World Bank Calls for Legal Migration for Afghans to Gulf States
The World Bank has called on Gulf states to offer work visas to Afghans. The call came as hundreds of thousands of Afghans are being returned from Pakistan and Iran.
The bank said that Afghanistan should sign bilateral deals with wealthy Gulf States that could create 75,000 jobs and treble remittances within 15 years.
“In the absence of sufficient jobs, a growing young, underemployed, and idle population represents both wasted human capital and a potential conflict risk,” the World Bank said in a report.
“Labour mobility represents an important opportunity for Afghan migrants, the Afghan economy, and recipient countries.”
Some reports suggest Afghanistan has received as many as 2 million Afghans back into the country since 2015, mainly from Iran and Pakistan but also from Europe, where many Afghan asylum seekers have been rejected.
Despite the impetus behind the returns, Afghanistan faces an internal displacement crisis and a powerful Taliban insurgency.
The World Bank report cites 400,000 Afghans entering the economy every year with “dim” prospects awaiting them. The report found that most Afghans were unskilled, with little formal education, and argued that legal pathways would help create skills.
The Norwegian Refugee Council found that nearly three out of every four Afghans returned to the country are forced to flee again.
Protests Against African Deportations at Rwandan Embassy in Israel
Thousands of African asylum seekers have protested in Israel against their deportation. The demonstration took place at the embassy of Rwanda, the country to which they are expected to be sent.
Israel has given thousands of African asylum seekers an April 1 deadline to leave the country or face jail. Israel has some 40,000 African immigrants, many of whom it says are economic migrants, not refugees.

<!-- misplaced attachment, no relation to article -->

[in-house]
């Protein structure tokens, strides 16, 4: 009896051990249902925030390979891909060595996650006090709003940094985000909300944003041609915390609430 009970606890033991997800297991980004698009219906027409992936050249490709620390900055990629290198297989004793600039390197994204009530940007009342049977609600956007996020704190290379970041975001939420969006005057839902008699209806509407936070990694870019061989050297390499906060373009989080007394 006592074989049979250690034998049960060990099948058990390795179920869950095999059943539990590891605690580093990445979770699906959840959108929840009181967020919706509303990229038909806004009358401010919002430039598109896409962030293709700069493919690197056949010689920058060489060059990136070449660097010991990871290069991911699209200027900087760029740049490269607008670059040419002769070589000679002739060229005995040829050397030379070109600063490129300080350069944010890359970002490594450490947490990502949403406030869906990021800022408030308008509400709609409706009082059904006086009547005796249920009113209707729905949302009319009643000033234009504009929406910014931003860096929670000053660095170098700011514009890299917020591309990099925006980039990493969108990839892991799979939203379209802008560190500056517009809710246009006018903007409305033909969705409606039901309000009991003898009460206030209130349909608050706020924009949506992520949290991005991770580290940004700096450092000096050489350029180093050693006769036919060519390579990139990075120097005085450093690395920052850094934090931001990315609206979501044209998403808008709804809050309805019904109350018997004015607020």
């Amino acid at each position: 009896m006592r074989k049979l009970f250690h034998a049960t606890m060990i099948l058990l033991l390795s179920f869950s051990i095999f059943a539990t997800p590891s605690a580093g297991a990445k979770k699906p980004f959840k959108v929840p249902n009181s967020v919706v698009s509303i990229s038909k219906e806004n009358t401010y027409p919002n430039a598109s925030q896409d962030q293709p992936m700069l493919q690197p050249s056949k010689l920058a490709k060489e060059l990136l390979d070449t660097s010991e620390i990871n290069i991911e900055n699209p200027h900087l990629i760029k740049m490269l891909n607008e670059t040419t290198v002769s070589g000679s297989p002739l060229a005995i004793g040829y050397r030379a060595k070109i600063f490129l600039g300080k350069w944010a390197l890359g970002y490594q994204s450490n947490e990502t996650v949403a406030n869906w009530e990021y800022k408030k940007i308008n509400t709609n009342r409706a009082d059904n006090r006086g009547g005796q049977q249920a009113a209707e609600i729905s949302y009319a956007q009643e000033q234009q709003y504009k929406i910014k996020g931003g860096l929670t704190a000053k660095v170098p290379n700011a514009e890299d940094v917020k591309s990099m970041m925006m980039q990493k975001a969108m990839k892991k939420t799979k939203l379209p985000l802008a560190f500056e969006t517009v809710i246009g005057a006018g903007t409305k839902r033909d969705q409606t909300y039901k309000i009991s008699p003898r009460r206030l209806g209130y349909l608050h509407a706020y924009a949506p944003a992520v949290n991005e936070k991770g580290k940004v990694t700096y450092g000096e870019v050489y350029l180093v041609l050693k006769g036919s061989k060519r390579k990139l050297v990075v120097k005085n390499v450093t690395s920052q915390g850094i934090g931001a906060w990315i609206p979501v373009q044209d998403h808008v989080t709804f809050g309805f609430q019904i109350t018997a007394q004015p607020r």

The country has offered $3,500 to those willing to get on a flight to an unnamed African country – widely reported to be Rwanda. The protesters appealed to Rwanda’s president, Paul Kagame, not to cooperate.
“Kagame – We are not for sale,” said one banner seen by the Associated Press. “Prison or deportation? What would you choose?” and “Would you deport me if I was white?” said others.
The push for deportation or jail has drawn sharp criticism in Israel, where many people see it as a racist stain on Israel’s status as a refuge for Jewish refugees.
The Israeli government says it has taken steps to ensure that those who accept the plane ticket and cash will come to no harm and said the deportation order applies only to working-age men.
Syrian Returns From Jordan Remained Low at 8,000 in 2017
More than 8,000 Syrians returned to Syria from Jordan in 2017, the U.N. reported. The numbers are tiny compared to the estimated 1.3 million Syrians in Jordan.
The pace of the return slowed markedly in the final three months of the year.
Half of the 8,037 returnees departed after a July peace deal in southwest Syria.
“In absolute figures, we are still talking about very small numbers when compared to the total registered Syrian refugee population in Jordan [of] 656,692,” said Olga Sarrado Mur of the U.N. Refugee Agency.
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